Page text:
During our Visit to AAS I gained a new understanding for the media of early America, as well as how they communicated. The three sources I wanted to focus on were the John Hancock letter, the Halifax Gazette, and the American post-office advertisement. I chose these three because to me these sources provided a new understanding in both the physical forms of how things looked, and the content within them. The Halifax Gazette (1) was a newspaper printed by Isaiah Thomas, with a very wide intended audience. At this time the newspapers were only printed once a week so it was important to find the most important information to print, as well as make as much use of the space available. This newspaper was a prime example of that because the paper it was printed on was fairly large, yet had very little blank space, or large images taking up space. Another thing to note is that the words printed on the page are very small, most likely in attempt to fit as much as possible on it for that week. As for the content of the newspaper; it contained a wide variety of stories both within the United States, but also had some from abroad. Each story was very straight to the point, emphasizing the major issues, and then moved on to the next one. Now we typically see a lot more background information and build up, but back then they didn’t have that luxury due to the amount of space available. In this specific paper we also see a lot of ties to a more revolutionary ideal; a newspaper was a good outlet to spread such ideas. We can also read each story and see the formality and intelligence pour out through the writings. We see that same concept in the personal letter from Hancock to Thomas. The letter was never intended to reach a wide audience but the formality in the letter was honestly impressive. It showed the respect that was had from person to person and the use of words like “sir” shows that (2). The letter was full of compliments, and then came the request from Hancock. That is drastically different from our very informal text messages, and straight to the point questions. The personal hand written letter also shows the formality, because it was extremely fancy and neat (something I could never do). The red seal on the envelope is also something that stuck out to me, because now we get something in the mail and it is usually an all-white envelope with a generic stamp and our name on it; but that to me gave the letter a sense of importance before it was even opened, and had its own unique mark to it with the seal. Those are things that were probably common for them back then, so they didn’t think much of it, but as someone two centuries later looking back on it, I like the more personal connection through that letter form. The final source that stood out to me was the American Post Office ad (3). When looking at it the first thing I noticed was the big bold letters in the center of the page indicating its importance. That is a tactic that is still used today so it was cool to see that similar tactics were used throughout history. The honesty within the ad is also something that was pretty comical to me. In it, it says to not send money, indicating that the money isn’t going to be received. If that were in modern times they would do everything possible to cover up the fact that money was going missing or being taken, so it was enlightening to see the honesty and integrity they had for their system. All three sources were different from one another, but they each offered up insight to how life with media and communications was back then. By looking at those we can see the drastic differences between then and now, and come to our own understanding of whether it was better back then, or how it is now. Either way there was a lot learned from examining the sources at AAS.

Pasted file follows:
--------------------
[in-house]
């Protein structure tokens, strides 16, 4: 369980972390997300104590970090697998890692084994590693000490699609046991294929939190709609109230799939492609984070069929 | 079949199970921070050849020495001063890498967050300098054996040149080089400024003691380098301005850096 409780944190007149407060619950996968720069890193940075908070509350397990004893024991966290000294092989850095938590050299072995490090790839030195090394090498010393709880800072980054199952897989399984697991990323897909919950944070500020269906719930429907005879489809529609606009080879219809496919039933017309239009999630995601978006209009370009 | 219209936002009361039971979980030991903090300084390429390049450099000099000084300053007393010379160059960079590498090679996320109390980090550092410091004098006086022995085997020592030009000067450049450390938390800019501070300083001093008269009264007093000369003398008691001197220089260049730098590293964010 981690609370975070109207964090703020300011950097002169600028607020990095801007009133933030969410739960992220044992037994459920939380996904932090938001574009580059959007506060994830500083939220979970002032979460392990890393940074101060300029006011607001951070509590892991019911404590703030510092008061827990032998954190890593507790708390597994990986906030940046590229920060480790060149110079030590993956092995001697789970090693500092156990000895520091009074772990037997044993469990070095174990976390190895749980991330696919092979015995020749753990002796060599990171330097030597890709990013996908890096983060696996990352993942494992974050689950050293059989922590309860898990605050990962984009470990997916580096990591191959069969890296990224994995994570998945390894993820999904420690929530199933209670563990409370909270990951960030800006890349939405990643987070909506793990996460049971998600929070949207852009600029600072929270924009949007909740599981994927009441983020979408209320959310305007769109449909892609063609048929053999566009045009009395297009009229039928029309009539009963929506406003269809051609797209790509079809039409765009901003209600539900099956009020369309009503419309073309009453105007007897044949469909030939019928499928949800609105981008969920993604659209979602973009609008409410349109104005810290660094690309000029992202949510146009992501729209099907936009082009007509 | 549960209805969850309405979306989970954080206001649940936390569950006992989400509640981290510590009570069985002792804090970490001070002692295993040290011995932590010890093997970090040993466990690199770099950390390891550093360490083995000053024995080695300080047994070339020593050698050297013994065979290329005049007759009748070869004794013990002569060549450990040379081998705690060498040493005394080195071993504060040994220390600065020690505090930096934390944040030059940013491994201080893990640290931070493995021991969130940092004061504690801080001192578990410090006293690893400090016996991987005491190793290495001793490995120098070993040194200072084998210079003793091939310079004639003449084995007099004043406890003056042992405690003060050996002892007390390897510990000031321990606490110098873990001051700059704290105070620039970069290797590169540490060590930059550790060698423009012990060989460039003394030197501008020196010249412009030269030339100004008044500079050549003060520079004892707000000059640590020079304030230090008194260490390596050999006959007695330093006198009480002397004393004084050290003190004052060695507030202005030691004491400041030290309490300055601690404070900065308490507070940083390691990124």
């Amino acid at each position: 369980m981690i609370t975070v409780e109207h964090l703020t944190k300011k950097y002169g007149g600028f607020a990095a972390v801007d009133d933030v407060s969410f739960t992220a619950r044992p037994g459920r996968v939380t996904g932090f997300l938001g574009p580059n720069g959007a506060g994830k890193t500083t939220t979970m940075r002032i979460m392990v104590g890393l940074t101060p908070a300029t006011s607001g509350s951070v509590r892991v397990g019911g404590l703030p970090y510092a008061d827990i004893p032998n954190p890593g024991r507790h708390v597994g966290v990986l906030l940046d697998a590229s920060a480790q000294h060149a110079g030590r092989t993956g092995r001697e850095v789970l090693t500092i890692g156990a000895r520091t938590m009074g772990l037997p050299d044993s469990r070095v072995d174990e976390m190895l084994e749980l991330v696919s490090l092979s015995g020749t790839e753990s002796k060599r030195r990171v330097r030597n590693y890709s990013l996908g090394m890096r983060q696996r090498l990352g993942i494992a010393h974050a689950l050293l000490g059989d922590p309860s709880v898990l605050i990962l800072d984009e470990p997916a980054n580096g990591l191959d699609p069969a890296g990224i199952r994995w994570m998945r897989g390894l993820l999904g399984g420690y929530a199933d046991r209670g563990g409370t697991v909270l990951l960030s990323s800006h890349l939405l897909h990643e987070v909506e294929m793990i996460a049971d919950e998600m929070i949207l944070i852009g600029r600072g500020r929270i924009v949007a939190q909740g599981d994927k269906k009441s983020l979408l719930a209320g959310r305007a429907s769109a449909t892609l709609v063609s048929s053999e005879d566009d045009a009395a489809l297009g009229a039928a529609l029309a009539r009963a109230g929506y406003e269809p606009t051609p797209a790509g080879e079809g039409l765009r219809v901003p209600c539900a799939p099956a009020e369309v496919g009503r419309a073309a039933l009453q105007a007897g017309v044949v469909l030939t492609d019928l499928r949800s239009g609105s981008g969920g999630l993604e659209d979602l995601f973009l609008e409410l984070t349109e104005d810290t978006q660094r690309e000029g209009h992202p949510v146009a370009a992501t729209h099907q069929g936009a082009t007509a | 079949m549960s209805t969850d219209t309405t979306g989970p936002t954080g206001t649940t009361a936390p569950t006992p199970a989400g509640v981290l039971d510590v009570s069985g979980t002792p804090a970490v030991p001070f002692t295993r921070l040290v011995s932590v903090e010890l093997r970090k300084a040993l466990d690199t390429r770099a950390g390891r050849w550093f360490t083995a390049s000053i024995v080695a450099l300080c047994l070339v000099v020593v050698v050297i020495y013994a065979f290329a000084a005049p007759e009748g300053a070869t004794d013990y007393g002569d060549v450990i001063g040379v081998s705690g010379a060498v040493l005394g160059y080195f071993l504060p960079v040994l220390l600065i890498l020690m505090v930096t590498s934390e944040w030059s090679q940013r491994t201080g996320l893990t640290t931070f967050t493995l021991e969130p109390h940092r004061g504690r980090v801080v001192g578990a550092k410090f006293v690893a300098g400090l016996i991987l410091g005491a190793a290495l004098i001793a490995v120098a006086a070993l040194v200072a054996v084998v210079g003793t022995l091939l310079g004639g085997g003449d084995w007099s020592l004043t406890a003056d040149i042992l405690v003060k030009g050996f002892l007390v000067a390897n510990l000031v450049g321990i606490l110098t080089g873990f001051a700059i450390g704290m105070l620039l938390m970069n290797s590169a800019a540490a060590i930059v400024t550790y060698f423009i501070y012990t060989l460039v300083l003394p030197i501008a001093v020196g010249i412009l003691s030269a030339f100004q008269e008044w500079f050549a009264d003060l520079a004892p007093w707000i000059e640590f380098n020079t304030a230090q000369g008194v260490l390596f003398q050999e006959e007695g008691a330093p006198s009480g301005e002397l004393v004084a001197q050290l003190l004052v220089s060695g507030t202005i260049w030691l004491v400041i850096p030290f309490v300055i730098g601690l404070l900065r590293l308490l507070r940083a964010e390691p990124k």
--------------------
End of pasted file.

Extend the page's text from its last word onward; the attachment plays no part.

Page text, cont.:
1.The Halifax gazette. Halifax, NS, 1752-1765.
2. John Hancock to Isaiah Thomas, December 2, 1786, Isaiah Thomas Papers, AAS.
3. “American post office. : The American Letter Mail Company have established post offices in New-York, Philadelphia, Baltimore and Boston,” (n.p., 1844).